Shinran übernachtete im Haus des Bauern Tsujihara Sa-emon in einem Dorf in der Nähe der heutigen Stadt Kurobe. Die beiden Herren verstanden sich auf Anhieb und Shinran verbrachte die ganze Nacht damit, dem Bauern seine Lehre zu predigen. Eine alte Nachbarin hörte ebenfalls interessiert zu. Als Shinran am nächsten morgen weiterziehen wollte, kam die Alte und brachte ihm ein paar Persimonen als Wegzehrung. Er verpeiste sie sofort, nahm die drei Kerne, die von der Herdasche schon fast schwarz waren, und pflanzte sie im Vorgarten der alten Frau mit dem Spruch: „Mögen sie sprießen und Frucht bringen, so wie meine neue Lehre!“ Und siehe da, bereits am nächsten Morgen begannen sie zu sprießen und drei stattliche Persimonenbäume wuchsen heran. Die Früchte und die Kerne haben bis heute schwarze Stellen.

Diese drei Bäume wurden liebevoll gepflegt und immer wieder durch Aufpfropfen erhalten, aber zwei davon gingen im Laufe der Zeit doch ein, während der dritte nach dem Umpflanzen in das Gelände des Tempels Tsujitokuhoo-Ji bis heute überlebt hat und hinter einem stattlichen Steinzaun hoch aufragt. (foto erwünscht)
In der Stadt Kurobe wird heute in Erinnerung an den Aufenthalt des Heiligen Shinran eine Waffel mit süßem weißem Bohnenmus und kleinen Persimonenstücken verkauft, die den stolzen Namen trägt „Die drei Persimonenbäume“ (sanbongaki).

Als der Haiku-Meister Igarashi Bansui (1899-1920) einmal hier vorbeikam, schrieb er folgendes Kurzgedicht:

butsu-on no kaki no shigeri to miagetari

hoch sehe ich auf –
dieser grünende Persimonenbaum
mit einer Buddhalegende

Die „Sekte des reinen Landes“ nach den Lehren von Honen und Shinran, mit dem Westlichen und Östlichen Tempel Hongan-Ji in Kyoto als Mittelpunkt, ist inzwischen weltweit verbreitet. Auch in Deutschland gibt es Gruppen, die dieser Lehre folgen.

. Honganji 本願寺 Hongan-Ji, Hongwanji . Kyoto


Rakushisha 落柿舎(らくししゃ)
"Hermitage of the fallen persimmon"

is the cottage of Genroku poet Mukai Kyorai 向井去来.
Kyorai was one of ten disciples of the haiku poet, Matsuo Basho.

The cottage was listed in the Shui Miyako Meisho Zue, an Edo period travel book that listed famous places to see in Kyoto. The name of the place is derived from a story of how Kyorai achieved enlightenment.
As the story goes, Kyorai had forty persimmon (kaki) trees planted around the hut. One autumn, when they were heavy with fruit, he had arranged to sell the persimmons. But during the night before they were to be picked, a great storm arose. The following morning, not a single persimmon remained on the trees. As a result Kyorai was enlightened and from that point forward called the hut and garden, Rakushisha or 'the cottage of the fallen persimmons'. The poem he wrote for the occasion is inscribed on a stone in the garden:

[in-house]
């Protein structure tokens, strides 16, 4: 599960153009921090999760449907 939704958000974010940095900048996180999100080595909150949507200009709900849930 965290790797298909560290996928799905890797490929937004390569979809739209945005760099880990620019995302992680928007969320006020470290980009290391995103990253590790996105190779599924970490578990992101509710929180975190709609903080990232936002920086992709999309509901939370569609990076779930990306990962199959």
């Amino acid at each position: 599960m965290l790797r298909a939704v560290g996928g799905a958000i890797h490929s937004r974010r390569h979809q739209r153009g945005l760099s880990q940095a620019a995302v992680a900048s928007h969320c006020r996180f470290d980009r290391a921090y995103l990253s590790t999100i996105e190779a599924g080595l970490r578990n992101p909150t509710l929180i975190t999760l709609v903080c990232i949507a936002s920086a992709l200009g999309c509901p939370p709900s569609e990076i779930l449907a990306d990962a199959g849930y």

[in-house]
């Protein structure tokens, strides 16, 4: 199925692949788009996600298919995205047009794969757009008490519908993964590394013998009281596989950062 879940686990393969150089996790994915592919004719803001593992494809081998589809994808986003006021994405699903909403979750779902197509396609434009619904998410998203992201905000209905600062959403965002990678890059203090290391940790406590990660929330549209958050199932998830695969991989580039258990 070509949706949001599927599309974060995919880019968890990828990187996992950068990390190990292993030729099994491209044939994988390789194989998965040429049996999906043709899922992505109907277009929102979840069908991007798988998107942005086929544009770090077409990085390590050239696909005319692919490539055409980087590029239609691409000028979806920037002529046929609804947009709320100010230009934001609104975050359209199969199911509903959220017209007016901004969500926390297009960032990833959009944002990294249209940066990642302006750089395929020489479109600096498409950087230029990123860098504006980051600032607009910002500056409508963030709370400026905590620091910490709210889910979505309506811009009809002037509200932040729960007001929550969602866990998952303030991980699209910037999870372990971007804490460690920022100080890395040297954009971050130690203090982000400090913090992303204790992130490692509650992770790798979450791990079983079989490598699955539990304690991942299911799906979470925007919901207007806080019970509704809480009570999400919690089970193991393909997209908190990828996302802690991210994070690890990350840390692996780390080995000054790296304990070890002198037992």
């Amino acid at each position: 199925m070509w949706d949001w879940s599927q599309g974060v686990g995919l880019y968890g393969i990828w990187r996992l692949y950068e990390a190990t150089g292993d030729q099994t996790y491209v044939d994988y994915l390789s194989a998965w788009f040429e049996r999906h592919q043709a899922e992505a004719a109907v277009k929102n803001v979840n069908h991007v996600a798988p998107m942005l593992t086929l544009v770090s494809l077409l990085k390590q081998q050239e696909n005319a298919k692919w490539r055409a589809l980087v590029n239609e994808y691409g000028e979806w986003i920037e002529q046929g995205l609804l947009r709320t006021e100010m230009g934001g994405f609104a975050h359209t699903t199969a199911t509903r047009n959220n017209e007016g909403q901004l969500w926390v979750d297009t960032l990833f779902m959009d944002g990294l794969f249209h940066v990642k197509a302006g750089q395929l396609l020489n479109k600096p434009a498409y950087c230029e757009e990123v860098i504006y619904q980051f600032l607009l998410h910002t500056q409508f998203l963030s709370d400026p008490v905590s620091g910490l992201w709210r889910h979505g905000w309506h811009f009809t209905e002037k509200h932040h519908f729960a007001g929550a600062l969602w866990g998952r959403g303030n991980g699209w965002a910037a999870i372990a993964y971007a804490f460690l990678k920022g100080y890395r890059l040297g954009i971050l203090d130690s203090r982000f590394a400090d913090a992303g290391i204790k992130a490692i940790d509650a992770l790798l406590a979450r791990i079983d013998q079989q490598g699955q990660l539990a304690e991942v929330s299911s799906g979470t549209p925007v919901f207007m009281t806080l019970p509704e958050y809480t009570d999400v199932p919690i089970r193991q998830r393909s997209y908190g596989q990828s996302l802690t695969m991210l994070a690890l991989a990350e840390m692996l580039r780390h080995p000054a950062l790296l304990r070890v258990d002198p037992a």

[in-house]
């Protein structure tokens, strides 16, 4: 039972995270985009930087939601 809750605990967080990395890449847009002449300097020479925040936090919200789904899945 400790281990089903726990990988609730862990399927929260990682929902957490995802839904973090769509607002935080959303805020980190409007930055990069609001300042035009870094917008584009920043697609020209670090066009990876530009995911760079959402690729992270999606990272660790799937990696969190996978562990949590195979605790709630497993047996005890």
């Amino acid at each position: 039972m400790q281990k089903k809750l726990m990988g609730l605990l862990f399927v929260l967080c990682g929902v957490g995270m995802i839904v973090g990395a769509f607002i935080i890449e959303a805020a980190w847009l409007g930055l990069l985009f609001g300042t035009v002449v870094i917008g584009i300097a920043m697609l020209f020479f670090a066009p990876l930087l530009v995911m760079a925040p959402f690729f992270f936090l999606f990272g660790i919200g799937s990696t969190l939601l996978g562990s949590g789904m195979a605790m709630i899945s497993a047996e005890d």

かきぬしや こずえはちかき あらしやま
kakinushi ya kozue wa chikaki Arashiyama

Master of Persimmons
Treetops are close to

There's a bit of word play here. Arashiyama is a mountain near Kyoto but it means literally 'Storm Mountain'.

Basho visited here three times, in 1689, 1691 and 1694.
source : jgarden.org : Rakushisa

Main Entry
. Mukai Kyorai 向井去来 (むかい きょらい) .
1651 - 1704

. Mukai Chine 向井千子 . (? - 1688)
his sister, who died very young, age 25 only.

source : Naokimi Yamada - facebook

yagate chiru . . .

Basho in Saga

Eight Basho haiku, one renku, seven passages of prose and two of his letters,
Translations and Commentary by Jeff Robbins - Assisted by Sakata Shoko
- source : writersinkyoto.com - (Robbins) -


Arashiyama 嵐山 "Storm Mountain"

is a district on the western outskirts of Kyoto, Japan. It also refers to the mountain across the Ōi River, which forms a backdrop to the district. Arashiyama is a nationally-designated Historic Site and Place of Scenic Beauty.

Iwatayama Monkey Park
"Moon Crossing Bridge" (渡月橋,Togetsukyō), Togetsukyo
tombstone of the Heike courtesan Kogo of Sagano
hamlet of Kiyotaki and Mt Atago
Kameyama koen
© More in the WIKIPEDIA !

rokugatsu ya mine ni kumo oku Arashiyama

Matsuo Basho 松尾芭蕉

the six month -
clouds are laying on the summit
of Mount Arashiyama

Tr. Gabi Greve

the sixth month --
with clouds laid on its summit

Tr. Ueda Makoto

Basho is referring to the sixth lunar month.

. Matsuo Basho 松尾芭蕉 - Archives of the WKD .


Dishes with persimmons 柿料理 kaki ryoori

CLICK for more

The most representative food of autumn in Japan.
Rich in vitamin C and carotin.

They can be cut finely and mixed with meat and curry dishes.
The stem is dried and made in to a kind of Chinese medicine, shitii 柿蒂(シテイ), good for cough.

The leaves contain Vitamin C, B and K and other minerals. They are also made to a kind of tea-medicine. Their antibacterial properties make them good for wrapping sushi rice.
kaki no ha sushi (柿の葉寿司)
(kakinoha sushi) Sushi-Reis umwickelt mit Persimonen-Blättern
The fresh leaves of spring are made into tempura.

kaki no sunomono 柿の酢の物 prepared with sweet vinegar
. . . CLICK here for Photos !

kaki no aemono 柿の和え物 with tofu dressing
. . . CLICK here for Photos !

kaki no ha sushi (柿の葉寿司)Sushi wrapped in Persimmon leaves
speciality from Nara, Wakayama, Ishikawa prefectures.
In Nara, the leaves are pickled with salt and let ferment. It is sold at the airport and train stations.
Meat from Salmon, tai and anago is put on the sushi rice.
. . . CLICK here for Photos !

often used in the temple kitchen
for shoojin ryoori 精進料理.

jamu 柿ジャムpersimmon jam

Wagashi . Japanese Sweets
Persimmon and Sweets

Worldwide use

Persimone, Diospyros kaki. Kakipflaume; Sharonfrucht.

Things found on the way


CLICK for more

kushigaki ga shooji ni nokosu kage mitsu

three shadows
from persimmons on a stick
on the paper door  

Hayu はゆ

kushigaki, kigo for autumn


kaki kueba / the famous persimmon haiku
Masaoka Shiki
kaki kueba kane ga naru nari Horyuji

Related words

***** aogaki 青柿 (あおがき) green persimmon
kigo for late summer


. PLANTS - - - the Complete SAIJIKI .  


1 comment:

Gabi Greve said...

Kobayashi Issa

hana koromo yogore kyorai to miyuru nari

my dirty blossom-viewing
robe ...
I look like Kyorai!

Or: "his dirty blossom-viewing/ robe.../ he looks like Kyorai." Shinji Ogawa notes that Kyorai, or Kyorai Mukai, is a name of one of Basho's disciples.
Issa's haiku reflects Kyorai's haiku:
"as many days I wait
for blossom-viewing,
my clothes gets dirty."
(Tr. David lanoue)